[Humanist] 28.293 apocalypse in 1971

Humanist Discussion Group willard.mccarty at mccarty.org.uk
Wed Aug 27 07:42:46 CEST 2014


                 Humanist Discussion Group, Vol. 28, No. 293.
            Department of Digital Humanities, King's College London
                       www.digitalhumanities.org/humanist
                Submit to: humanist at lists.digitalhumanities.org



        Date: Tue, 26 Aug 2014 14:56:32 +0100
        From: Willard McCarty <willard.mccarty at mccarty.org.uk>
        Subject: apocalypse in 1971


It seems to be the case that discoveries sometimes, for some people, 
cause the heavens to roll back like a scroll and transforming light to 
shine down on them. This seems to have happened in 1971 for Takeshi 
Utsumi, when as General Chairman of the Summer Computer Simulation 
Conference, to be held in Boston MA, he wrote a message to attendees. In 
this message (URL below) he begins by quoting the first verse of the 
Gospel of John, "In the beginning was the Word..." He then explains the 
origin of the binary numbering system as a product of monotheism, and 
would appear to suggest that the opposition of the West to Communism, 
centre-stage at that time, is involved: 1 God in the West, 0 God in 
communist countries. He then goes on to the distinction between analogue 
and digital systems. The transition he explains by analogy to the 
education of a beginner in cooking, who cuts onions uncertainly and 
burns things. Near the end he expresses the hope that,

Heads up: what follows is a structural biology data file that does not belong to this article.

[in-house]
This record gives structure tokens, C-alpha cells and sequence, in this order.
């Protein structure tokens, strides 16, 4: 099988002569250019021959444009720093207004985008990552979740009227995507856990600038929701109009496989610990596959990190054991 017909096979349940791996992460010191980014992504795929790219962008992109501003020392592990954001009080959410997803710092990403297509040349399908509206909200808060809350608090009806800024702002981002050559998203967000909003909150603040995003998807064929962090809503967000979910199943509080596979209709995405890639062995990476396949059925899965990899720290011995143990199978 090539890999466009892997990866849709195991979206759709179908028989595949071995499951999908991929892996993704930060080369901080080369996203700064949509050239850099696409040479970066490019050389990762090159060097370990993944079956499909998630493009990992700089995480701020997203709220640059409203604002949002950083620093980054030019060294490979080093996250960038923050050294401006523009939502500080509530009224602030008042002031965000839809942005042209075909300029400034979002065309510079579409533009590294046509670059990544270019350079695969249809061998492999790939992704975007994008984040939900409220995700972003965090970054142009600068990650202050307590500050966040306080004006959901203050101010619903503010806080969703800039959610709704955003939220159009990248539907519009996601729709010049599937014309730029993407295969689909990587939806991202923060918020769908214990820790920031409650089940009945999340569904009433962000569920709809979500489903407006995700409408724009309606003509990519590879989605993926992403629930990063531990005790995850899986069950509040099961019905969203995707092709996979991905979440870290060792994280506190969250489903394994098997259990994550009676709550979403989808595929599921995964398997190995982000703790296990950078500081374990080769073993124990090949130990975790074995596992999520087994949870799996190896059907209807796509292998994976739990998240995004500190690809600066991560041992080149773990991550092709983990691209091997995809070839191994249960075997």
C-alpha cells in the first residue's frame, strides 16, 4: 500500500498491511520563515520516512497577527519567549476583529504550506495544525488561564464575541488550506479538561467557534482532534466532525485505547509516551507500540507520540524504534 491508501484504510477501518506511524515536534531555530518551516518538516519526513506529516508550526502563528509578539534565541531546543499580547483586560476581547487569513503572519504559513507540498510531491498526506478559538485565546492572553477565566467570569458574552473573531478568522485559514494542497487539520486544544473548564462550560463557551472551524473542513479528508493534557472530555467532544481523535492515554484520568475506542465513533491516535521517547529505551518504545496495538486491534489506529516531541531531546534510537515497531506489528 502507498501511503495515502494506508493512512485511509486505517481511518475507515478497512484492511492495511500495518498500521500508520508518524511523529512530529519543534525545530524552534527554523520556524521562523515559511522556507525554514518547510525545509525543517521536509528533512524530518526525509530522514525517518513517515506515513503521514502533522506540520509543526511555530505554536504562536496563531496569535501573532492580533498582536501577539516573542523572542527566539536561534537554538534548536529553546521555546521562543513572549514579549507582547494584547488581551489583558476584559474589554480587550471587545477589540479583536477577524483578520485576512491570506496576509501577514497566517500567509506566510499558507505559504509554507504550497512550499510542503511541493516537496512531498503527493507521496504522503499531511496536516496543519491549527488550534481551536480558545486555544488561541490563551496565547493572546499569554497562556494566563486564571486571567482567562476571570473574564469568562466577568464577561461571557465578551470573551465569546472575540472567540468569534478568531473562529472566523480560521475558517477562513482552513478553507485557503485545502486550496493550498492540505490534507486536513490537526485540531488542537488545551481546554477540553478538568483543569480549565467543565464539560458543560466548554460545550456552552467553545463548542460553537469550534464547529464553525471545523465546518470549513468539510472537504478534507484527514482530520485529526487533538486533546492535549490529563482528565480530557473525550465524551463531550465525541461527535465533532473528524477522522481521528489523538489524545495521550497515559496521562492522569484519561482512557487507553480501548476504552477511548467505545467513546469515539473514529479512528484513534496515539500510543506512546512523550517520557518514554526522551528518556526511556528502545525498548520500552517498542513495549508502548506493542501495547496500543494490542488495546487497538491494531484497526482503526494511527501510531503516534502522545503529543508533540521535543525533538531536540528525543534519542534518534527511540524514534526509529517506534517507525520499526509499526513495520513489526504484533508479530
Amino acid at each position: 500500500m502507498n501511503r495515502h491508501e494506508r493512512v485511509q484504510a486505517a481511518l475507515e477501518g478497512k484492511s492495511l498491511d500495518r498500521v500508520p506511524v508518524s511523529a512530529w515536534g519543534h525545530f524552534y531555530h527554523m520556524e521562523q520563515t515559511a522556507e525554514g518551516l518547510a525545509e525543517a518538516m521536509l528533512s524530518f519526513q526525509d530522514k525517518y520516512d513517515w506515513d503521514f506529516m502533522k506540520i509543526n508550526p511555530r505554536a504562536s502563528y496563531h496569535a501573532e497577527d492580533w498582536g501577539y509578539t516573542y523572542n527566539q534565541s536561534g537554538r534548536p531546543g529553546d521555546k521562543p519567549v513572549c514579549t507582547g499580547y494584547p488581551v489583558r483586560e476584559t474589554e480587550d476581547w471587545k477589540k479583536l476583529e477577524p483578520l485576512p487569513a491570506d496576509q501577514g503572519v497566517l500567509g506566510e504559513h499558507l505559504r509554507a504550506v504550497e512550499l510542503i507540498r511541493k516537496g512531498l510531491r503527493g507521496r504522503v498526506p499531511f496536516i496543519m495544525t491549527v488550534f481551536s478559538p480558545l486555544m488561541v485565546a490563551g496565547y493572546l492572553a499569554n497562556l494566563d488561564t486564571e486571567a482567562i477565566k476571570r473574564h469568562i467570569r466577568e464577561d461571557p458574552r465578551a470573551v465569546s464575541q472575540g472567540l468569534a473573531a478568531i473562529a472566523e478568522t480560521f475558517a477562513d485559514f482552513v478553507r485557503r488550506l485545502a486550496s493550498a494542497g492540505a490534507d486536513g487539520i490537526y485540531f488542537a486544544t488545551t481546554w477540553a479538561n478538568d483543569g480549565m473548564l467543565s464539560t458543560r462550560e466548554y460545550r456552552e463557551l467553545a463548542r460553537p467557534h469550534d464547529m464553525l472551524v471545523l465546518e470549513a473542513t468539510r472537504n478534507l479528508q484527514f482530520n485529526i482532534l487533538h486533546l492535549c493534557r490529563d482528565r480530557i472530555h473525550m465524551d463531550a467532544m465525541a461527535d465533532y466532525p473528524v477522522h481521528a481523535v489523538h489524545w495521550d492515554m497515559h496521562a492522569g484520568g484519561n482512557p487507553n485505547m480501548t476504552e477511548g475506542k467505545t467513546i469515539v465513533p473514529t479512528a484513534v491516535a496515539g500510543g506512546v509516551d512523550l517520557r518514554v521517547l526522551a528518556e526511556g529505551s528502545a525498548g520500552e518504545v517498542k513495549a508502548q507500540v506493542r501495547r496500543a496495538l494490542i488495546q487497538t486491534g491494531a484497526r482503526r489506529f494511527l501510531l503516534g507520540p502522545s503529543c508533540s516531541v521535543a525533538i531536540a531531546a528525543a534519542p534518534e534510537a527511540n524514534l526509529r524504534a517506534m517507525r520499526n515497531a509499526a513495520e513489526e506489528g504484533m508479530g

> computer simulation will solve the large scale, complex, and
> integrated social problems confronting our world society, and result
> in better living conditions with greater fraternal order. There is
> now great need for solutions to these problems, and computer
> simulation would be the best candidate.

For the whole message see 
http://www.friends-partners.org/GLOSAS/Bookwriting/PART_I/Chapter_I/Total/Insertions/SCSC/71SCSC_Gen_Chrmn_msg.html.

The sincerity I have no doubt is genuine. In the case of Jay Forrester and 
others involved with The Club of Rome, great technical expertise was added 
to concern for the world conceived as a system which could be simulated, 
its possible futures demonstrated and worked out. But what happens when 
such sincerity, empowered by a necessarily limited model of us all, gains 
political traction?

Yours,
WM

-- 
Willard McCarty (www.mccarty.org.uk/), Professor, Department of Digital
Humanities, King's College London, and Digital Humanities Research
Group, University of Western Sydney




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